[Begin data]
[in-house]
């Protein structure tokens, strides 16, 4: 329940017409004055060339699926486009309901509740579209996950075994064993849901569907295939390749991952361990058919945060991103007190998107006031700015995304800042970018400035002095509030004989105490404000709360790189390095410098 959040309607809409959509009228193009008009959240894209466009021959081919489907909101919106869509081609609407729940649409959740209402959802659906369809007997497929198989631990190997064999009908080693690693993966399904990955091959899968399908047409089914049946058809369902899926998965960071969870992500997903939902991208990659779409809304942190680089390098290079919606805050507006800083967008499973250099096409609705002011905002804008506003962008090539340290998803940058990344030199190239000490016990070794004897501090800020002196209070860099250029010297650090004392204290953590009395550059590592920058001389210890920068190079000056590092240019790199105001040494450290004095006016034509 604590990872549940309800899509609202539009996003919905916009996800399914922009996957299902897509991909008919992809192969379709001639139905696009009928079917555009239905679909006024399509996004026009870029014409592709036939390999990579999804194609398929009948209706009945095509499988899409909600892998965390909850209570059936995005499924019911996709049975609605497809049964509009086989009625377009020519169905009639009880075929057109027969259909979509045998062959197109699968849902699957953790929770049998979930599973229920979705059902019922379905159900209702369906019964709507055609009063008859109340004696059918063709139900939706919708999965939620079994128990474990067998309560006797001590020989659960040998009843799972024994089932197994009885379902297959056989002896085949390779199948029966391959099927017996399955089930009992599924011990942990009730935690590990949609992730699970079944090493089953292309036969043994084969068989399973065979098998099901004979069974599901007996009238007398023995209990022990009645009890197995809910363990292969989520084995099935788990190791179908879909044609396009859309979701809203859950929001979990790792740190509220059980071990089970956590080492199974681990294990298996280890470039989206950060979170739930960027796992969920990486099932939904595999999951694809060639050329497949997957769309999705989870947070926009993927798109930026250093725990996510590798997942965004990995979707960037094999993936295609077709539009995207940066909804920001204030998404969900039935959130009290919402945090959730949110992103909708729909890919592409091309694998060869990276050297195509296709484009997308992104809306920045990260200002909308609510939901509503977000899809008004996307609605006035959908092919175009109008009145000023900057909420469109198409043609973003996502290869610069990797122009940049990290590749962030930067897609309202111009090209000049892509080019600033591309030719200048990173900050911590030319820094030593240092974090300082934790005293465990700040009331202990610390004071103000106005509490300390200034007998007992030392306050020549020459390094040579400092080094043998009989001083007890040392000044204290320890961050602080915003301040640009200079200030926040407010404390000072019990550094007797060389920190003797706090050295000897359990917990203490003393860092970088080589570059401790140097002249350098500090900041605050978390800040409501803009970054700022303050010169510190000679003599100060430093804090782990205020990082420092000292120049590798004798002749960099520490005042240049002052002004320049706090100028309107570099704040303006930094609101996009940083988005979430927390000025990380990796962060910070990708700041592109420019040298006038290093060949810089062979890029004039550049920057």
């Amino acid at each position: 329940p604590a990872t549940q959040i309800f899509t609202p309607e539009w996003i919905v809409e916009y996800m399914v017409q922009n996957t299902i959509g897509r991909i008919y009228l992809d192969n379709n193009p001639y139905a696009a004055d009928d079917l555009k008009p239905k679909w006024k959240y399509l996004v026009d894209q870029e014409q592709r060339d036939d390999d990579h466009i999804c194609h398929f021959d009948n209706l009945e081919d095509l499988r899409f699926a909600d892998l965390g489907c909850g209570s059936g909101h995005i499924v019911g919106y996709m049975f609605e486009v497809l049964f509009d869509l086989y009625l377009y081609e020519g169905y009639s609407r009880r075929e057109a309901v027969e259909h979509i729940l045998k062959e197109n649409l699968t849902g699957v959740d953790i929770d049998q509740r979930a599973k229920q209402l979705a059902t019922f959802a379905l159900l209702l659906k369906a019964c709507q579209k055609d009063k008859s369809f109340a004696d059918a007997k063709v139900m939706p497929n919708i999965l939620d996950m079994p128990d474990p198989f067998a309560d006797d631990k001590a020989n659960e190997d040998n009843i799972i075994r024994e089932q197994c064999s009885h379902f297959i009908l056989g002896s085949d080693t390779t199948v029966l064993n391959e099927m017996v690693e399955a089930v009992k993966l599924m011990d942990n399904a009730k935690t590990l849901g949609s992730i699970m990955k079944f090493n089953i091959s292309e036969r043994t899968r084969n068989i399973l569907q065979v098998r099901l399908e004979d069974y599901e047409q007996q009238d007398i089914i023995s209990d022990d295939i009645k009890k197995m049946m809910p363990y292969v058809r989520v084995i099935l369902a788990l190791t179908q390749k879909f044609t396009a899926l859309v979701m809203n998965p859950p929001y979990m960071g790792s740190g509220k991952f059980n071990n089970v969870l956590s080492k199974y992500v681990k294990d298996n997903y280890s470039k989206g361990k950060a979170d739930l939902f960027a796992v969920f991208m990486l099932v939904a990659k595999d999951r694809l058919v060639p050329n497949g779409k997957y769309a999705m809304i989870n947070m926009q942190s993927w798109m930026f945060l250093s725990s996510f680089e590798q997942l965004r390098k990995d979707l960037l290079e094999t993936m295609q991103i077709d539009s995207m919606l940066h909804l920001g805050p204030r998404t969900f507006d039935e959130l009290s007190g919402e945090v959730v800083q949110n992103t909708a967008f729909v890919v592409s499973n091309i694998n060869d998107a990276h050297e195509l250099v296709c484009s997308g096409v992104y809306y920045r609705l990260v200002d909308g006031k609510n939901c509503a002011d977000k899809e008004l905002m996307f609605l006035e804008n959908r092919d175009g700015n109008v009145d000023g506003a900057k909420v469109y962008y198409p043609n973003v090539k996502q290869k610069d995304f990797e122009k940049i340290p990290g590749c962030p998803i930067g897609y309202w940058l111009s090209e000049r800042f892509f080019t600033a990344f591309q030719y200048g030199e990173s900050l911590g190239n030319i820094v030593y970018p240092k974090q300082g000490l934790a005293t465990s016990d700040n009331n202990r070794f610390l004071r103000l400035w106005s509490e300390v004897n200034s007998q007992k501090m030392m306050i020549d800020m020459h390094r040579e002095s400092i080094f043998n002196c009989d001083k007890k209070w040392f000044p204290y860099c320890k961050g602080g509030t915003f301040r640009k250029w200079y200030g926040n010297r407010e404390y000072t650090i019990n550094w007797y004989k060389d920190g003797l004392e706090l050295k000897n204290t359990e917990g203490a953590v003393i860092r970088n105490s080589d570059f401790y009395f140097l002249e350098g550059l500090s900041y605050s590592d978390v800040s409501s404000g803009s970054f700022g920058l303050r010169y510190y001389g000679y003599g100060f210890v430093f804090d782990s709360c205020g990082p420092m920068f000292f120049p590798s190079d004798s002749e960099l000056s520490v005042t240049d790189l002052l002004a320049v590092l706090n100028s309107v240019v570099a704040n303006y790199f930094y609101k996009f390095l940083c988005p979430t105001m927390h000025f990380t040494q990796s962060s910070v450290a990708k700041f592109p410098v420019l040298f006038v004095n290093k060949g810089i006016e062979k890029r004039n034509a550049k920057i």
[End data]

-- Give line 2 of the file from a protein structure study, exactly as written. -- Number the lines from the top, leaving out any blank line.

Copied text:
């Protein structure tokens, strides 16, 4: 329940017409004055060339699926486009309901509740579209996950075994064993849901569907295939390749991952361990058919945060991103007190998107006031700015995304800042970018400035002095509030004989105490404000709360790189390095410098 959040309607809409959509009228193009008009959240894209466009021959081919489907909101919106869509081609609407729940649409959740209402959802659906369809007997497929198989631990190997064999009908080693690693993966399904990955091959899968399908047409089914049946058809369902899926998965960071969870992500997903939902991208990659779409809304942190680089390098290079919606805050507006800083967008499973250099096409609705002011905002804008506003962008090539340290998803940058990344030199190239000490016990070794004897501090800020002196209070860099250029010297650090004392204290953590009395550059590592920058001389210890920068190079000056590092240019790199105001040494450290004095006016034509 604590990872549940309800899509609202539009996003919905916009996800399914922009996957299902897509991909008919992809192969379709001639139905696009009928079917555009239905679909006024399509996004026009870029014409592709036939390999990579999804194609398929009948209706009945095509499988899409909600892998965390909850209570059936995005499924019911996709049975609605497809049964509009086989009625377009020519169905009639009880075929057109027969259909979509045998062959197109699968849902699957953790929770049998979930599973229920979705059902019922379905159900209702369906019964709507055609009063008859109340004696059918063709139900939706919708999965939620079994128990474990067998309560006797001590020989659960040998009843799972024994089932197994009885379902297959056989002896085949390779199948029966391959099927017996399955089930009992599924011990942990009730935690590990949609992730699970079944090493089953292309036969043994084969068989399973065979098998099901004979069974599901007996009238007398023995209990022990009645009890197995809910363990292969989520084995099935788990190791179908879909044609396009859309979701809203859950929001979990790792740190509220059980071990089970956590080492199974681990294990298996280890470039989206950060979170739930960027796992969920990486099932939904595999999951694809060639050329497949997957769309999705989870947070926009993927798109930026250093725990996510590798997942965004990995979707960037094999993936295609077709539009995207940066909804920001204030998404969900039935959130009290919402945090959730949110992103909708729909890919592409091309694998060869990276050297195509296709484009997308992104809306920045990260200002909308609510939901509503977000899809008004996307609605006035959908092919175009109008009145000023900057909420469109198409043609973003996502290869610069990797122009940049990290590749962030930067897609309202111009090209000049892509080019600033591309030719200048990173900050911590030319820094030593240092974090300082934790005293465990700040009331202990610390004071103000106005509490300390200034007998007992030392306050020549020459390094040579400092080094043998009989001083007890040392000044204290320890961050602080915003301040640009200079200030926040407010404390000072019990550094007797060389920190003797706090050295000897359990917990203490003393860092970088080589570059401790140097002249350098500090900041605050978390800040409501803009970054700022303050010169510190000679003599100060430093804090782990205020990082420092000292120049590798004798002749960099520490005042240049002052002004320049706090100028309107570099704040303006930094609101996009940083988005979430927390000025990380990796962060910070990708700041592109420019040298006038290093060949810089062979890029004039550049920057």